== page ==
North West Public Works and Roads head of department (HOD), Moses Ikgopopeng Kgantsi, has refused to comment on allegations he and Chief Financial Officer Peter Moyakhayakha Modika demanded kickbacks from a company which scored a R134 million contract even though it abandoned projects in 2021.
Kgantsi and Modika have been accused of privately meeting Ndhuna Civil Engineering Services managing director, Oberon Matsuvuki, in Mahikeng and demanding a five percent bribe in exchange for signing off on the Khunotswana road refurbishment contract in March this year.
At the same meeting, the two officials allegedly also offered to increase Ndhuna’s scope of work with a variation. According to highly placed sources familiar with the process leading to the awarding of the contract, both in and outside the department, Kgantsi only signed off on the R134 million tender to build a tar road in Zeerust three months after the department’s supply chain management committee awarded it in December.
One of them, James Gadinabokao, the president of the non-governmental organisation (NGO) GATVOL, told African Times on Thursday that it took Kgantsi three months to sign the Ndhuna contract because he wanted “to discuss the bribery” and “what is in it for him”.
He has since called for Kgantsi’s suspension and the Special Investigating Unit (SIU) probe into tender irregularities, fraud and corruption in North West.
Kgantsi allegedly insisted on meeting with Matsuvuki in person first before signing off on the multimillion-rand contract. Moreover, the HOD has been accused of approving the invoices submitted by Matsuvuki for work not done, allegedly in exchange for kickbacks.
Kgantsi and Modika failed to respond to detailed questions about their roles in the awarding of the controversial Ndhuna contract. Kgantsi cited an internal investigation ordered by North West Public Works and Roads MEC Gaoage Molapisi.
The questions included the reasons why it took him three months to sign the contract, allegations that he and Modika met Matsuvuki privately and demanded a five percent kickback, and allegations that he approved payment for work not done in exchange for bribes, among others.
“As we are well aware by now- the MEC for Public Works and Roads in the North West, Gaoge Molapisi, announced yesterday (Thurs) that he has ordered an internal investigation into the matter you have extensively reported on, in your media platform in the past two days.
It is against that background- the establishment of the internal investigation- that the Head of the Department, Moses Kgantsi, considers it proper and fair, that he reserves any comment (s) and or attempt to respond to your questions, at least for now,” said Matshube Mfoloe, the spokesperson of the North West Department of Public Works and Roads.
“This should not be construed as an act of evading the issues you have raised to date, or questions you have asked. Rather, understand this, as a proper and professional stance taken, to give that investigation, as pronounced by the MEC, time and space to fully conduct and conclude its work.”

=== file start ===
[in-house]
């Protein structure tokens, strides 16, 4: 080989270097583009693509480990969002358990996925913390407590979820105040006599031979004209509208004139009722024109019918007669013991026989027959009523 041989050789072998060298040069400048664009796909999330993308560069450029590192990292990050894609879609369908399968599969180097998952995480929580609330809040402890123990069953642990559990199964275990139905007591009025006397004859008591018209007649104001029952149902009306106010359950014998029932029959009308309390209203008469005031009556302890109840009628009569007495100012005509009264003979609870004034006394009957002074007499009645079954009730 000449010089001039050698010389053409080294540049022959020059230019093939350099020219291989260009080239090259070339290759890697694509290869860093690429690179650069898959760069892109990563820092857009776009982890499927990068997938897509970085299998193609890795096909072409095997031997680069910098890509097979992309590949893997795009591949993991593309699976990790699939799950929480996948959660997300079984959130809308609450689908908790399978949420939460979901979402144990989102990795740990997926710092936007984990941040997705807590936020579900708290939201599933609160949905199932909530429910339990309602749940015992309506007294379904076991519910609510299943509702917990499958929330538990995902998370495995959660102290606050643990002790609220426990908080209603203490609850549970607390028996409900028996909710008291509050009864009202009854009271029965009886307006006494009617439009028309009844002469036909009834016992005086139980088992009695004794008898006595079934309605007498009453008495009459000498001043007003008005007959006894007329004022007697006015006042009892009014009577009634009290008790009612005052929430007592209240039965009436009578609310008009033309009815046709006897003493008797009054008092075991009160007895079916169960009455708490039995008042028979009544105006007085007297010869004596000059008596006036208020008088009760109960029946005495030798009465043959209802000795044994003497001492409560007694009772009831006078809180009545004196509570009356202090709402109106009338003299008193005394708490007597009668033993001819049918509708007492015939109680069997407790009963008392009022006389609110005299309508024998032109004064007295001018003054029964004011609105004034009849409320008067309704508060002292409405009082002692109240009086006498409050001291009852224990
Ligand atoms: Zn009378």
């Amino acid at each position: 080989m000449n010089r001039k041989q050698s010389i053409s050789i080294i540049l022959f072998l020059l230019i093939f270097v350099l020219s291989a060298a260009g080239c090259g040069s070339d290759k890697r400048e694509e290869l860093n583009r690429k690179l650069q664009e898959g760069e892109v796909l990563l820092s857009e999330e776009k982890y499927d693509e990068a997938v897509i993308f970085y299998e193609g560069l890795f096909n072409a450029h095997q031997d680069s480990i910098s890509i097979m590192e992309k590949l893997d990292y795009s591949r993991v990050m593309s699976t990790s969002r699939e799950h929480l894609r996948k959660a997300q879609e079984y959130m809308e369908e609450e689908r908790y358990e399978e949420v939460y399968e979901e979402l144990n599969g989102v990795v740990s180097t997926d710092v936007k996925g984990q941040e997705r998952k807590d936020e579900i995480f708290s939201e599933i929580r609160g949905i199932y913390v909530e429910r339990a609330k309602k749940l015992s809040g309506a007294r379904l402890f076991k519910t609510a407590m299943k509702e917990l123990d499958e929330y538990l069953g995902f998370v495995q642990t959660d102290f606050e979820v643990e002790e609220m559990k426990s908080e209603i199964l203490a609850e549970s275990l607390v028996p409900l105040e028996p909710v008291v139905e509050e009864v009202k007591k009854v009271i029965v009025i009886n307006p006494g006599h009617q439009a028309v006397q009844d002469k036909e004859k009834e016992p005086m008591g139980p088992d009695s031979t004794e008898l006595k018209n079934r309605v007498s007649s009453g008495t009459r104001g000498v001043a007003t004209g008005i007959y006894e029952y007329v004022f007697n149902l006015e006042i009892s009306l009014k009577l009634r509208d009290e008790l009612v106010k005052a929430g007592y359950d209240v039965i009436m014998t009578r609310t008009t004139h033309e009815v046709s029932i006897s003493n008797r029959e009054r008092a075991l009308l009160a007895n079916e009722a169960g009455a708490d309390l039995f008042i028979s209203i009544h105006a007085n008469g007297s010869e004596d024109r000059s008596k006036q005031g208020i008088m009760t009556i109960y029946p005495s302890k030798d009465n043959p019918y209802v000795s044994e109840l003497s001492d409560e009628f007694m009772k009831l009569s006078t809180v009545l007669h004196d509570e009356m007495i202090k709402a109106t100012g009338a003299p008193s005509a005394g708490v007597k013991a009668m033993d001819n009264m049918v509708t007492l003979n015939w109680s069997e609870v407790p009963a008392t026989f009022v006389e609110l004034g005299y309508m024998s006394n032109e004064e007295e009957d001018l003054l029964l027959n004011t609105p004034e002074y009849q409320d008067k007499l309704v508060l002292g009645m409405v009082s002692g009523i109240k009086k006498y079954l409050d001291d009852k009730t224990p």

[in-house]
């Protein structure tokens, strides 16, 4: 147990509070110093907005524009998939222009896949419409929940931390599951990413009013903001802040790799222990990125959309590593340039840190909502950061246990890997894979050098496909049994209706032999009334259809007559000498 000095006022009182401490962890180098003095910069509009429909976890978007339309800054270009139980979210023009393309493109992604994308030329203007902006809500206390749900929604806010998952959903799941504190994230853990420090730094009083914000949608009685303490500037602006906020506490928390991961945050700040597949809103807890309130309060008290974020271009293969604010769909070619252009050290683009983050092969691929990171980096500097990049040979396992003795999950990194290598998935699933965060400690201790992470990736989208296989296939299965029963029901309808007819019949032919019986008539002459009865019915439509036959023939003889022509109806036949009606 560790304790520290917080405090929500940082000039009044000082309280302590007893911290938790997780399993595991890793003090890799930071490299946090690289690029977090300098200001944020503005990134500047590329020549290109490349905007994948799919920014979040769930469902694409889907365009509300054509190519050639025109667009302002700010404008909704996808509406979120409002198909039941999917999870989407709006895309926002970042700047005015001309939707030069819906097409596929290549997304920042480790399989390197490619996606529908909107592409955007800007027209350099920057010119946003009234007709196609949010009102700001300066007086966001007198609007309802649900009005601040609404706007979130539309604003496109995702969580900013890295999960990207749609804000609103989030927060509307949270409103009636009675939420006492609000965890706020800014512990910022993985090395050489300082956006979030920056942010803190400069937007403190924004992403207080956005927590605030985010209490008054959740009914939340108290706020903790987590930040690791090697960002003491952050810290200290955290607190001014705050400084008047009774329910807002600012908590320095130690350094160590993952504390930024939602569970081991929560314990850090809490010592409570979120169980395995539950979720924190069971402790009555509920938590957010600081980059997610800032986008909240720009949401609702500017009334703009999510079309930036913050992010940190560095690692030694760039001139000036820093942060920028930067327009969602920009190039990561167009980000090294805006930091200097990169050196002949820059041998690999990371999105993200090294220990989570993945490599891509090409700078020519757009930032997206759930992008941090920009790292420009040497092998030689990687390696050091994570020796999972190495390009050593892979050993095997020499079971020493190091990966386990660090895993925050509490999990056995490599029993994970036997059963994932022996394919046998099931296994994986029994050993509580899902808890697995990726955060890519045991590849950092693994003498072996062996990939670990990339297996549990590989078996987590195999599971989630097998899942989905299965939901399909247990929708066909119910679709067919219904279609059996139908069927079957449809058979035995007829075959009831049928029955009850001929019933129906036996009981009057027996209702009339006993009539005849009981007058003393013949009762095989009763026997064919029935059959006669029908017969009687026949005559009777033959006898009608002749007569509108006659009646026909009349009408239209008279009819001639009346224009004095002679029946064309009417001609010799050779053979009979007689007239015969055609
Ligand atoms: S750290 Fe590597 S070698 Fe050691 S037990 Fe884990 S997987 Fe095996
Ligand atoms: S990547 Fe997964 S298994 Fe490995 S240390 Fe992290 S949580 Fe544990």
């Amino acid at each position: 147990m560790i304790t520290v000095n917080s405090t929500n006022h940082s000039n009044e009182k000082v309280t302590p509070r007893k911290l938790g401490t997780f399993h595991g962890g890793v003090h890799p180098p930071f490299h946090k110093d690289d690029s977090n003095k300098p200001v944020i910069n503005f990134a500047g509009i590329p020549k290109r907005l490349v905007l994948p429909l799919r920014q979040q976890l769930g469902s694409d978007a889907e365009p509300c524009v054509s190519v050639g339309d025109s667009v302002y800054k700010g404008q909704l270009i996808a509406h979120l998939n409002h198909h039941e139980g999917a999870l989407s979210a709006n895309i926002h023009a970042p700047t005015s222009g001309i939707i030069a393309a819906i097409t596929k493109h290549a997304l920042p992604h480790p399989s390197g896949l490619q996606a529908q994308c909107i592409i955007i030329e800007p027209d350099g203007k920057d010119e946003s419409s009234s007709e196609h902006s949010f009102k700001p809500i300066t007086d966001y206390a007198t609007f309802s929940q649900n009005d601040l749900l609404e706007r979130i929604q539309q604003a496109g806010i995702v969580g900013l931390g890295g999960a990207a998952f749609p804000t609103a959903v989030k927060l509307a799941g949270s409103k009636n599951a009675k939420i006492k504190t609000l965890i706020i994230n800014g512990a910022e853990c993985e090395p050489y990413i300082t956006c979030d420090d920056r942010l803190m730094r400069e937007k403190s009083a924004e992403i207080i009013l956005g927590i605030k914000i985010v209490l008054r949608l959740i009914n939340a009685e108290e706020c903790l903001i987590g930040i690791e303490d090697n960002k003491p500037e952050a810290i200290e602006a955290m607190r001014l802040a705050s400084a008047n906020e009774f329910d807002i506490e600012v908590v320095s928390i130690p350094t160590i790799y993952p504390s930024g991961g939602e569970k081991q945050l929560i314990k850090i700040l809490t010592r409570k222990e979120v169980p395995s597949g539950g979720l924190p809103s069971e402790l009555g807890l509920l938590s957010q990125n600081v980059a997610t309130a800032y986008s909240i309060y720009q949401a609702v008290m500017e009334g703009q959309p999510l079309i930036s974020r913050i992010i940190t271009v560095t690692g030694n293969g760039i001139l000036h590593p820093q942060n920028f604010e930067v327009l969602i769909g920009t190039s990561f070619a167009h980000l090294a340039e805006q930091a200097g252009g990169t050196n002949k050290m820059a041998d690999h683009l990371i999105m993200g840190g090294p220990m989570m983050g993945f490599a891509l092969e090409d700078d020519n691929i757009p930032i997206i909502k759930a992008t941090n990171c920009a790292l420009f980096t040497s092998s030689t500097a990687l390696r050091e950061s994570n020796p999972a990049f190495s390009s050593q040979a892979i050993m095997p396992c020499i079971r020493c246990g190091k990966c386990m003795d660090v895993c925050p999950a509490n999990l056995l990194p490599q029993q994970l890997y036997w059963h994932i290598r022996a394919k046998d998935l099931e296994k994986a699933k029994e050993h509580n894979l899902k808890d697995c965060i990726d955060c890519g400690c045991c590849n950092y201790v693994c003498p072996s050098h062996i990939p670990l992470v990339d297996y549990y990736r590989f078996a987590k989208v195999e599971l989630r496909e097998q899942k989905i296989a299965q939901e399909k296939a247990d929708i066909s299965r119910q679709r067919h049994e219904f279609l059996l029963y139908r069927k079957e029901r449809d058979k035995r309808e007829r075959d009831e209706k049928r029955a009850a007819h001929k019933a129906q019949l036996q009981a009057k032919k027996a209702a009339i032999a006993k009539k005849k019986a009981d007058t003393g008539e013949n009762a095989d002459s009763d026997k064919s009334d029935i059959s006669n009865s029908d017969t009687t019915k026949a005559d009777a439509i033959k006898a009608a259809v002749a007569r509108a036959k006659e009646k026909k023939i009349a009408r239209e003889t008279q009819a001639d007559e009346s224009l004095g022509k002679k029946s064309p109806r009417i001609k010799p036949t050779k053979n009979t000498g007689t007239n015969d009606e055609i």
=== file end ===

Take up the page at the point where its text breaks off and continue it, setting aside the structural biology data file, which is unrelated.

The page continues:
Kgantsi further said he had “confidence that all the issues, and maybe what you have raised as allegations, will be responded to and dealt with thoroughly at the appropriate time and forum, as pronounced by the MEC”.
Modika also refused to comment on his role in the awarding of the Ndhuna contract, including allegations that he and Kgantsi met Matsuvuki privately and demanded a five percent kickback, as well as claims that he paid Ndhuna for work not done in exchange for bribes.
Moreover, he conceded that he had met Matsuvuki on two occasions but declined to discuss the contents of the gatherings. He said the discussions were private.
“I do confirm that I have met this particular service provider on two occasions in my capacity as the Chief Financial Officer (CFO) of the department. As CFO, I do have “a professional” relationship with almost all of them (service providers). As and when service providers have financial queries with the Department, the CFO will attend to those either in person, by email or telephonically. Discussions and outcomes of such meetings remain and are treated as private, and cannot just be ventilated in public by the Office of the CFO,” Modika said.
Matsivuki did not respond to detailed questions sent last week about his track record in North West, poor workmanship, the basis on which he got a R134 million contract after abandoning two projects, and allegations that he paid officials and politicians kickbacks to get his tenders.
He initially agreed to an in-person interview but later ignored follow-up calls to schedule it. The Khunotswana contract is among a string of questionable tenders awarded to Ndunha Civils in North West, Limpopo, Gauteng and Kwazulu-Natal.
African Times previously reported that Ndhuna abandoned the project for the construction of the road between Segwaelane and Wonderkop, and another road between Hebron and Letlhabile, after receiving a notice of termination from the department due to “poor workmanship”.
The company left two incomplete road projects in Rustenburg and Brits in 2021, after pocketing R25 million, claiming cash flow problems and community disruptions. However, after pocketing R15.1 million, Matsuvuki halted the contract alleging cash flow problems. He then abandoned the project after receiving a notice of termination for poor performance.
The same goes for the Hebron project, valued at R21.5 million, for the special maintenance of the road in the Brits area. Ndhuna Civils again abandoned the site after pocketing R10 million, claiming it had run out of cash.
Last month he sent three invoices with different figures for the same job, which raised questions about potentially inflated or fraudulent claims by the company for its work on the Khunotswana project. The first two invoices were rejected by the department.